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Has The Bull Market Run Out Of Steam?

The Motley FoolAnyone who has been on a long car journey with children in the back seat will know just how demanding the trip can sometimes be.

Generally, things tend to start off on a fairly good footing with everyone filled with excitement. But it doesn’t take long before the inevitable “are we there yet” question pops up.

What are responsible parents supposed to do in that situation?

Brutally honest

Should we ignore the question and hope that the children won’t ask it again? Or should we try to be evasive and simply say that we are almost there, even though we might be nowhere near?

Or – and this is a really tough one – should we be brutally honest and tell them that it could be hours before we reach our destination?

I belong to the school of brutal honesty. I have never believed in pussyfooting around difficult issues, which is probably why I would make a lousy politician. I don’t subscribe to flannelling and I just tell it the way it is.

Just recently, many people have asked me if the market has reached a peak. If you think about it for a moment, the question is not too dissimilar to children in the back seat of a car asking if “we are there yet”.

The question as to whether the bull market has run out of steam is not really that surprising, given its impressive performance recently.

A touch of vertigo

Since March 2009, the Straits Times Index (SGX: ^STI)  has climbed from a low of 1,456 points to almost 3,300 points – a rise of over 100% in five years. That is enough to give anyone a touch of vertigo.

But the question as to whether the market has reached a peak is typically asked by two quite different sets of investors.

The first group comprises of people who have not yet invested and are wondering if it might be too late to do so. The second group consists of investors who are wondering if it might be time to take some profit before the market drops.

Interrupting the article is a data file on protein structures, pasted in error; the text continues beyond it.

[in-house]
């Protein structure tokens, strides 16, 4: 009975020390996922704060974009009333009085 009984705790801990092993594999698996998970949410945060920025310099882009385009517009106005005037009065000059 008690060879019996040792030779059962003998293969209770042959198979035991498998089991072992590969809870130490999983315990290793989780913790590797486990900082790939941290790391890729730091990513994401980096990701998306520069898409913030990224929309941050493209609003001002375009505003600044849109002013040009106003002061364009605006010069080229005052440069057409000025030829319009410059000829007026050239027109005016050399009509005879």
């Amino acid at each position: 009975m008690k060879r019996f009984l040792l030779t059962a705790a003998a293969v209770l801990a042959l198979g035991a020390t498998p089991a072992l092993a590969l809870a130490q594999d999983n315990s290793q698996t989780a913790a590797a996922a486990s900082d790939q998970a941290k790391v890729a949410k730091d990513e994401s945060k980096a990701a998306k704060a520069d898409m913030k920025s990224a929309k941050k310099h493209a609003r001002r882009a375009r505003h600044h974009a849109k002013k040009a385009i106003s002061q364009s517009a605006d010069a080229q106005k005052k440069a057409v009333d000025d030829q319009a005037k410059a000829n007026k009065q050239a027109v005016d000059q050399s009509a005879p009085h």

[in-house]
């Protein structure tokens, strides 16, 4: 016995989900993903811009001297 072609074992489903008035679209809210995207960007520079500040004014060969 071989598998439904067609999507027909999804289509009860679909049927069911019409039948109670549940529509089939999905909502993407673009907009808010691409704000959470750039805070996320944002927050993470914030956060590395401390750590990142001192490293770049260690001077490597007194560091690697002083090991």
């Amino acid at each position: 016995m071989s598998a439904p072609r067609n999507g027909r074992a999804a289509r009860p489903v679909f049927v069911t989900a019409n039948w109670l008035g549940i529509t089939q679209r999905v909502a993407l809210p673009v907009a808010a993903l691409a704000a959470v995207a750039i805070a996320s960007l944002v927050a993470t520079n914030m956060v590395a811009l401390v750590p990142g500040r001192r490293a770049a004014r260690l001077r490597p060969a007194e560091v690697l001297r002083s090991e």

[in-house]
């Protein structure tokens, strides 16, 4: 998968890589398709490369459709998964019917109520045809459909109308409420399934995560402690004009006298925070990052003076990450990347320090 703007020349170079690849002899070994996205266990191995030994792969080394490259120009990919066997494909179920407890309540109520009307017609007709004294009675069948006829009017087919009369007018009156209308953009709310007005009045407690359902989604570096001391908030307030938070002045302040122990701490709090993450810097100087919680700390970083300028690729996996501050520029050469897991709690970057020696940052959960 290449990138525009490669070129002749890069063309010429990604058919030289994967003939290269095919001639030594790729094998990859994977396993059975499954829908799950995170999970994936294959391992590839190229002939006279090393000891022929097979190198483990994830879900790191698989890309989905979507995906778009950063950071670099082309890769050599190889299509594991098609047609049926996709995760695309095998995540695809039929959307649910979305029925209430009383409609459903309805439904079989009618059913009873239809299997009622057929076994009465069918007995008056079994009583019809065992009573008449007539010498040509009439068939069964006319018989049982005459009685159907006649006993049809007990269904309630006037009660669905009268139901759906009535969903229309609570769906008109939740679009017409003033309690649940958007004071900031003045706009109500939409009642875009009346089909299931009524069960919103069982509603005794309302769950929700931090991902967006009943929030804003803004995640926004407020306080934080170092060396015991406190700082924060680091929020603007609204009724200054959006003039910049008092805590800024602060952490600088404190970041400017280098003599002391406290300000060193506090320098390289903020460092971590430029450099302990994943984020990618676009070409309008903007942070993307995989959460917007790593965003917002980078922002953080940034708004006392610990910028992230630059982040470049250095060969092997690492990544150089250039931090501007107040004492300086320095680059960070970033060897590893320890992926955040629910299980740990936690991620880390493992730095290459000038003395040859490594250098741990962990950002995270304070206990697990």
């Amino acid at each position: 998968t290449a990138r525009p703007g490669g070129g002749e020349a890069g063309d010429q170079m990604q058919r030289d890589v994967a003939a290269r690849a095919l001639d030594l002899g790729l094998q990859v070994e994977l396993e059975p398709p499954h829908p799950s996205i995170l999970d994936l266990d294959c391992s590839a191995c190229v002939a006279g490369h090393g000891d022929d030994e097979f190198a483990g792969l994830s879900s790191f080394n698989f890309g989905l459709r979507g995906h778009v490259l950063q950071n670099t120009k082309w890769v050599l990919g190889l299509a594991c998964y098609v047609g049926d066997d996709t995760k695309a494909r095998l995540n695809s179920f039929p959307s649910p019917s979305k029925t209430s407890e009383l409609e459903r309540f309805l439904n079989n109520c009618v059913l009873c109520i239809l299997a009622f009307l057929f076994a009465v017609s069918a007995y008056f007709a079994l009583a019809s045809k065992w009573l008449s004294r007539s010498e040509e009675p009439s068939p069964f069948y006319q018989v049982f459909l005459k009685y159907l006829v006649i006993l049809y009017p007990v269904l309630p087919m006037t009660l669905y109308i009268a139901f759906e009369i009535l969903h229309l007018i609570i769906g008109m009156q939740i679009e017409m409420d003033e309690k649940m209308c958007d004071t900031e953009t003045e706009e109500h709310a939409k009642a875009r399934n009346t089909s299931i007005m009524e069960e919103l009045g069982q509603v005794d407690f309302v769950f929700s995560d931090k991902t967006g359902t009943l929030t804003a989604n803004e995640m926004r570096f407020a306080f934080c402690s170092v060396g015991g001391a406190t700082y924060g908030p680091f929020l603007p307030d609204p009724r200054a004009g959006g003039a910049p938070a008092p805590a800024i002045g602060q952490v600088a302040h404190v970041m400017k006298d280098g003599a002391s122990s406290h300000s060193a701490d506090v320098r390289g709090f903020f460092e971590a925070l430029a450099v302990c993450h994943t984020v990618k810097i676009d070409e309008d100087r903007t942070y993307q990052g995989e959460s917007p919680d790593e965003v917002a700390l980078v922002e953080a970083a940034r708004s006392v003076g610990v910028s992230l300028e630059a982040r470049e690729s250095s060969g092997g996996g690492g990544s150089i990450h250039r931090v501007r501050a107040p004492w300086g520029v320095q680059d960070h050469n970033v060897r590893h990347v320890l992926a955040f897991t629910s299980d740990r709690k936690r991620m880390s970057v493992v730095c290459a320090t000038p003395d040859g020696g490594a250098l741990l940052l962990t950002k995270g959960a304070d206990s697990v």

But let me be brutally honest.

The Singapore market peaked in August 1988. It peaked again in July 1990. It did so again in May 1991 and in February 1996 and again in December 1999. It even reached the peak of all peaks in October 2007, when the benchmark index hit 3,875 points.

But think about this carefully.

Over the last 26 years, the Singapore market hit peaks on six separate occasions. That is roughly one every four years. But would you have been able to correctly call the market peak every time? Chances are you can’t.

A seven-bagger

Next think about this. Since January 1988, the Straits Times Index has appreciated from 830 points to almost 3,300 points today. That equates to a rise of around 268% or roughly 5% a year. Now add on 3% for dividends and the resultant annual total return is about 8%.

That might not seem like much. But it is.

If you had invested $10,000 in the Singapore stock market in 1988, your pot of money would have turned into nearly S$74,000 today. That is provided you left the money invested and resisted the temptation of jumping in and out every time you thought the market had reached a peak.

Warren Buffett once said that the basic game of investing is so favourable that it would be a terrible mistake to try and dance in and out of it. His advice applies to not only the market as a whole but to the dependable stocks you own too.

Singapore’s stalwarts

Over the last two decades, Singapore’s benchmark stalwarts such as United Overseas Bank (SGX: U11), Keppel Corporation (SGX: BN4) and Sembcorp Marine (SGX: S51) have delivered total returns in excess of 8%.

The secret to successful investing is, therefore, not to expend time and effort pondering over whether the market has peaked. Instead, invest your valuable resources on looking for those good stocks to buy to hold for the long term.

And as to whether “we are there yet”, the answer is quite simple. Time in the market will always be more rewarding than timing the market.

This article first appeared in a SIAS newsletter.

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The information provided is for general information purposes only and is not intended to be personalised investment or financial advice. Motley Fool Singapore Director David Kuo doesn’t own shares in any companies mentioned.